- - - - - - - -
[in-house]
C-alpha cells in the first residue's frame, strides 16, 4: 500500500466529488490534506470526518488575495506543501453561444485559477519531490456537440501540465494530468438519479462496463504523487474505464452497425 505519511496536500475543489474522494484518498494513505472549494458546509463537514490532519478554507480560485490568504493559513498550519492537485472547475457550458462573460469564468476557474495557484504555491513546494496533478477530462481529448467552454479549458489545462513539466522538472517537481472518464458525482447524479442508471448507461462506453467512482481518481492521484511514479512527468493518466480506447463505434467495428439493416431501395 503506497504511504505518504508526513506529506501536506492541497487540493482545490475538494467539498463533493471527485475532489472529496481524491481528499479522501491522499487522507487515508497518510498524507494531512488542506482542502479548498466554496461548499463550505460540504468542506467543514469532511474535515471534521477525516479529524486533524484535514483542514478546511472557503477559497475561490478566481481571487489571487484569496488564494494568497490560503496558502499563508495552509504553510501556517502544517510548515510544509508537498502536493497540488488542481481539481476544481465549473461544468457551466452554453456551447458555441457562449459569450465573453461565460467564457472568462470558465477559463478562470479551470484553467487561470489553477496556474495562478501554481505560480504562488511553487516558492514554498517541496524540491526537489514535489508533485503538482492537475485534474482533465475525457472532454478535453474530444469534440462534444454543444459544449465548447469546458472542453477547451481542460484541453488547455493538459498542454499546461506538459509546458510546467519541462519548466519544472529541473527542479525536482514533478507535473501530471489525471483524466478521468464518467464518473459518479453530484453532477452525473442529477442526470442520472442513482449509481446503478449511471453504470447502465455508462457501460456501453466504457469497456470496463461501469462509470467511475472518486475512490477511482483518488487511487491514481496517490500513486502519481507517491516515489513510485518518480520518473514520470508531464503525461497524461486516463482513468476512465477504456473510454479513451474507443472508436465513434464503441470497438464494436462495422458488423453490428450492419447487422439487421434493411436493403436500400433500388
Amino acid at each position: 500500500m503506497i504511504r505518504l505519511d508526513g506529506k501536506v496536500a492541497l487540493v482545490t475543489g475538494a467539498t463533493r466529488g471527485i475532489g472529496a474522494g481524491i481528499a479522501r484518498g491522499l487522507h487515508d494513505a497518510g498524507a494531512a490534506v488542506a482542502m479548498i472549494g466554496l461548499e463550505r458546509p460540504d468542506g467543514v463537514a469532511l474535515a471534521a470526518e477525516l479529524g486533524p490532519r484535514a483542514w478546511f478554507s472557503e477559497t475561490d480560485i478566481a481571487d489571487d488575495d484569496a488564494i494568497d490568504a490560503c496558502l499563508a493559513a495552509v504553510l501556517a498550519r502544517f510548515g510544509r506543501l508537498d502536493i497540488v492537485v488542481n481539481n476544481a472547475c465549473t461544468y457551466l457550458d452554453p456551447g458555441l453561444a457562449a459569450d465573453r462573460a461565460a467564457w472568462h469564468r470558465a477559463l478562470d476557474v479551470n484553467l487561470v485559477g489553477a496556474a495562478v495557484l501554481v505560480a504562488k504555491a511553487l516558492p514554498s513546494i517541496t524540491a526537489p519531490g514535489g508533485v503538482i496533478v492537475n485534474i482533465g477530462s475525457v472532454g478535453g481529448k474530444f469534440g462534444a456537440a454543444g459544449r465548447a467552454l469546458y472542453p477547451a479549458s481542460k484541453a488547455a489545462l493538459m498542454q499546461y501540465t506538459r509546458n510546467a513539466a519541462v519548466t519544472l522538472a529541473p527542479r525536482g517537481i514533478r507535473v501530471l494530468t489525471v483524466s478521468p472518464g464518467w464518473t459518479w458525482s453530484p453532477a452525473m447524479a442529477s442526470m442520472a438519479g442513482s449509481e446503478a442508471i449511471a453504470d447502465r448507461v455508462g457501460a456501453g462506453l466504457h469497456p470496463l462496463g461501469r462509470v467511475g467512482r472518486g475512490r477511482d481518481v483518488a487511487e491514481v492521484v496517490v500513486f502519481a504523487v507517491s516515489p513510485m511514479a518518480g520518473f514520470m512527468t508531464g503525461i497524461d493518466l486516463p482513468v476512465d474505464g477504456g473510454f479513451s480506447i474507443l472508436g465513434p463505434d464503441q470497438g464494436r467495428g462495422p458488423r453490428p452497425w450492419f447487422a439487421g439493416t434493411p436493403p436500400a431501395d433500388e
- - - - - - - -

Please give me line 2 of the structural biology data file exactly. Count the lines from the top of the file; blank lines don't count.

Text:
C-alpha cells in the first residue's frame, strides 16, 4: 500500500466529488490534506470526518488575495506543501453561444485559477519531490456537440501540465494530468438519479462496463504523487474505464452497425 505519511496536500475543489474522494484518498494513505472549494458546509463537514490532519478554507480560485490568504493559513498550519492537485472547475457550458462573460469564468476557474495557484504555491513546494496533478477530462481529448467552454479549458489545462513539466522538472517537481472518464458525482447524479442508471448507461462506453467512482481518481492521484511514479512527468493518466480506447463505434467495428439493416431501395 503506497504511504505518504508526513506529506501536506492541497487540493482545490475538494467539498463533493471527485475532489472529496481524491481528499479522501491522499487522507487515508497518510498524507494531512488542506482542502479548498466554496461548499463550505460540504468542506467543514469532511474535515471534521477525516479529524486533524484535514483542514478546511472557503477559497475561490478566481481571487489571487484569496488564494494568497490560503496558502499563508495552509504553510501556517502544517510548515510544509508537498502536493497540488488542481481539481476544481465549473461544468457551466452554453456551447458555441457562449459569450465573453461565460467564457472568462470558465477559463478562470479551470484553467487561470489553477496556474495562478501554481505560480504562488511553487516558492514554498517541496524540491526537489514535489508533485503538482492537475485534474482533465475525457472532454478535453474530444469534440462534444454543444459544449465548447469546458472542453477547451481542460484541453488547455493538459498542454499546461506538459509546458510546467519541462519548466519544472529541473527542479525536482514533478507535473501530471489525471483524466478521468464518467464518473459518479453530484453532477452525473442529477442526470442520472442513482449509481446503478449511471453504470447502465455508462457501460456501453466504457469497456470496463461501469462509470467511475472518486475512490477511482483518488487511487491514481496517490500513486502519481507517491516515489513510485518518480520518473514520470508531464503525461497524461486516463482513468476512465477504456473510454479513451474507443472508436465513434464503441470497438464494436462495422458488423453490428450492419447487422439487421434493411436493403436500400433500388